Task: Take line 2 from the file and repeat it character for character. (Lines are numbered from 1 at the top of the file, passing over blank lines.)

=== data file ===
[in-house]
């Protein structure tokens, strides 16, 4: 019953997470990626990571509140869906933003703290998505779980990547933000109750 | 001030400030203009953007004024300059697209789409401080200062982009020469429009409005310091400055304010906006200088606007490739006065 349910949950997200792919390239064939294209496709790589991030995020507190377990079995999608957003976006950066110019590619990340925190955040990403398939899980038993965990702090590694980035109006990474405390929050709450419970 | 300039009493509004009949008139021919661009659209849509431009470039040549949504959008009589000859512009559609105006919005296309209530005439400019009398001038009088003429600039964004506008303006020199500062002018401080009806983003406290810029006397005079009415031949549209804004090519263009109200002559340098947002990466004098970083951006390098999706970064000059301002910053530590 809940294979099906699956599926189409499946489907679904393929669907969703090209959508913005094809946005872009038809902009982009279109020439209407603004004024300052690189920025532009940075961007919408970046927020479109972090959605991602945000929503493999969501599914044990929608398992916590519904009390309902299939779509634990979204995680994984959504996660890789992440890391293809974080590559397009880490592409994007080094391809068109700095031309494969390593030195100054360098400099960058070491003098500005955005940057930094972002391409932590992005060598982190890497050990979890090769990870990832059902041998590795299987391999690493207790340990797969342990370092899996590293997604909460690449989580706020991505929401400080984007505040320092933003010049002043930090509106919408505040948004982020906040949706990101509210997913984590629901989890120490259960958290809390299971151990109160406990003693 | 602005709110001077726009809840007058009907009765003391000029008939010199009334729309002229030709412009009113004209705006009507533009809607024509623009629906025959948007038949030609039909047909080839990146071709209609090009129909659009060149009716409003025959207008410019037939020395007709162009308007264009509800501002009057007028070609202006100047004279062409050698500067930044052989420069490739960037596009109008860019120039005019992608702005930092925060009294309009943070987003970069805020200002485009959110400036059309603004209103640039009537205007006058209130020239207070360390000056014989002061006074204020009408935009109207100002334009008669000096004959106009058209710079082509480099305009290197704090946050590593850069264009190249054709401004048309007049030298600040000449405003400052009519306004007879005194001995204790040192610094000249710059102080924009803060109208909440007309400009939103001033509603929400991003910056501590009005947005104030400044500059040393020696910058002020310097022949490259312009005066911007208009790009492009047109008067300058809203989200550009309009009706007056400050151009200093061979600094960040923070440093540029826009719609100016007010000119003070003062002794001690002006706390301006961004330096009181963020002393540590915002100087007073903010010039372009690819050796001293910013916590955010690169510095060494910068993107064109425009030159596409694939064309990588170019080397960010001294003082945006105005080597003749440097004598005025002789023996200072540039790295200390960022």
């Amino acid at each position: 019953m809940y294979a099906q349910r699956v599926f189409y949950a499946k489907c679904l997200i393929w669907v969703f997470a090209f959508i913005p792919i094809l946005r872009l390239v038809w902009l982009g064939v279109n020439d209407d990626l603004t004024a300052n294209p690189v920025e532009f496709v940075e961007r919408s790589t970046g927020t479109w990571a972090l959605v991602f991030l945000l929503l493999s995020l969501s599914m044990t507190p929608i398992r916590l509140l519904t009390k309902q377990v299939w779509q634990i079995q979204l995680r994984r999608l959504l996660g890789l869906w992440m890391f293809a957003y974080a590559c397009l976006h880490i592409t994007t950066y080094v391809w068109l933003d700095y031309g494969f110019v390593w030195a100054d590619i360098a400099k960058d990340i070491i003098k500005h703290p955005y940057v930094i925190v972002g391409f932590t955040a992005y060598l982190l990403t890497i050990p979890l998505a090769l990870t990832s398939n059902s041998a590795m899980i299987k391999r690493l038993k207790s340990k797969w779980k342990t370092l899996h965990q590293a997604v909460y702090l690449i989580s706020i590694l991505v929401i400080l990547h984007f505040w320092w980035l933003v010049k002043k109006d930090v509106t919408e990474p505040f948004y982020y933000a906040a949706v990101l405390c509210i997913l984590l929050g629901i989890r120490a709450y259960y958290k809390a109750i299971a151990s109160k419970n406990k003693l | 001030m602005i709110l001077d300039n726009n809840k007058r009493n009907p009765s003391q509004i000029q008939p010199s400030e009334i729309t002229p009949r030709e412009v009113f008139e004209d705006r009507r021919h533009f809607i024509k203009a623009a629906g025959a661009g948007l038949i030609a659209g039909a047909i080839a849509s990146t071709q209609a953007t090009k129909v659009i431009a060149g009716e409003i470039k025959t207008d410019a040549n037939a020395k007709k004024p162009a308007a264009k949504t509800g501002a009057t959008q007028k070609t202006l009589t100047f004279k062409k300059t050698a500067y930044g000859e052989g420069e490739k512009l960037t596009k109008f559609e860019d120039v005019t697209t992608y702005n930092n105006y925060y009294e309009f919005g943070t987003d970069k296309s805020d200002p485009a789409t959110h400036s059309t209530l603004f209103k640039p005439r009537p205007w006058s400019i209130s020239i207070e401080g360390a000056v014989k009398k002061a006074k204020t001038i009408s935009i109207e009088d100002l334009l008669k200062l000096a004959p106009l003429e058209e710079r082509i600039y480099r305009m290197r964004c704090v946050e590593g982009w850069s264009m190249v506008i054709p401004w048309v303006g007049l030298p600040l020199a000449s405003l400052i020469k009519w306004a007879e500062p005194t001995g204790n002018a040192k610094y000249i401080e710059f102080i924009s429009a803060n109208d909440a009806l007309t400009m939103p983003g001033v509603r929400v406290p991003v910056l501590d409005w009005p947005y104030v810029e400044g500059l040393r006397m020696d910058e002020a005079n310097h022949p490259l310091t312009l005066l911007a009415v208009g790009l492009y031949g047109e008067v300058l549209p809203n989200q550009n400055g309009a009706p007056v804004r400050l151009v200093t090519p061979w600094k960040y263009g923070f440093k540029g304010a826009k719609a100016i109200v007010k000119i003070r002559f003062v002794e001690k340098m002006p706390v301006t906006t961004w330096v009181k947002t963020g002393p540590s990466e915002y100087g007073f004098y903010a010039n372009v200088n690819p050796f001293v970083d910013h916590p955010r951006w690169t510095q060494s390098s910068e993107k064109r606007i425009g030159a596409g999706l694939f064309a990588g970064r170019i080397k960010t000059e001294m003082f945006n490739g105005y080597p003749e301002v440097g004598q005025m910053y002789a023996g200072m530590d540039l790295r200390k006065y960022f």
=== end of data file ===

């Protein structure tokens, strides 16, 4: 019953997470990626990571509140869906933003703290998505779980990547933000109750 | 001030400030203009953007004024300059697209789409401080200062982009020469429009409005310091400055304010906006200088606007490739006065 349910949950997200792919390239064939294209496709790589991030995020507190377990079995999608957003976006950066110019590619990340925190955040990403398939899980038993965990702090590694980035109006990474405390929050709450419970 | 300039009493509004009949008139021919661009659209849509431009470039040549949504959008009589000859512009559609105006919005296309209530005439400019009398001038009088003429600039964004506008303006020199500062002018401080009806983003406290810029006397005079009415031949549209804004090519263009109200002559340098947002990466004098970083951006390098999706970064000059301002910053530590 809940294979099906699956599926189409499946489907679904393929669907969703090209959508913005094809946005872009038809902009982009279109020439209407603004004024300052690189920025532009940075961007919408970046927020479109972090959605991602945000929503493999969501599914044990929608398992916590519904009390309902299939779509634990979204995680994984959504996660890789992440890391293809974080590559397009880490592409994007080094391809068109700095031309494969390593030195100054360098400099960058070491003098500005955005940057930094972002391409932590992005060598982190890497050990979890090769990870990832059902041998590795299987391999690493207790340990797969342990370092899996590293997604909460690449989580706020991505929401400080984007505040320092933003010049002043930090509106919408505040948004982020906040949706990101509210997913984590629901989890120490259960958290809390299971151990109160406990003693 | 602005709110001077726009809840007058009907009765003391000029008939010199009334729309002229030709412009009113004209705006009507533009809607024509623009629906025959948007038949030609039909047909080839990146071709209609090009129909659009060149009716409003025959207008410019037939020395007709162009308007264009509800501002009057007028070609202006100047004279062409050698500067930044052989420069490739960037596009109008860019120039005019992608702005930092925060009294309009943070987003970069805020200002485009959110400036059309603004209103640039009537205007006058209130020239207070360390000056014989002061006074204020009408935009109207100002334009008669000096004959106009058209710079082509480099305009290197704090946050590593850069264009190249054709401004048309007049030298600040000449405003400052009519306004007879005194001995204790040192610094000249710059102080924009803060109208909440007309400009939103001033509603929400991003910056501590009005947005104030400044500059040393020696910058002020310097022949490259312009005066911007208009790009492009047109008067300058809203989200550009309009009706007056400050151009200093061979600094960040923070440093540029826009719609100016007010000119003070003062002794001690002006706390301006961004330096009181963020002393540590915002100087007073903010010039372009690819050796001293910013916590955010690169510095060494910068993107064109425009030159596409694939064309990588170019080397960010001294003082945006105005080597003749440097004598005025002789023996200072540039790295200390960022």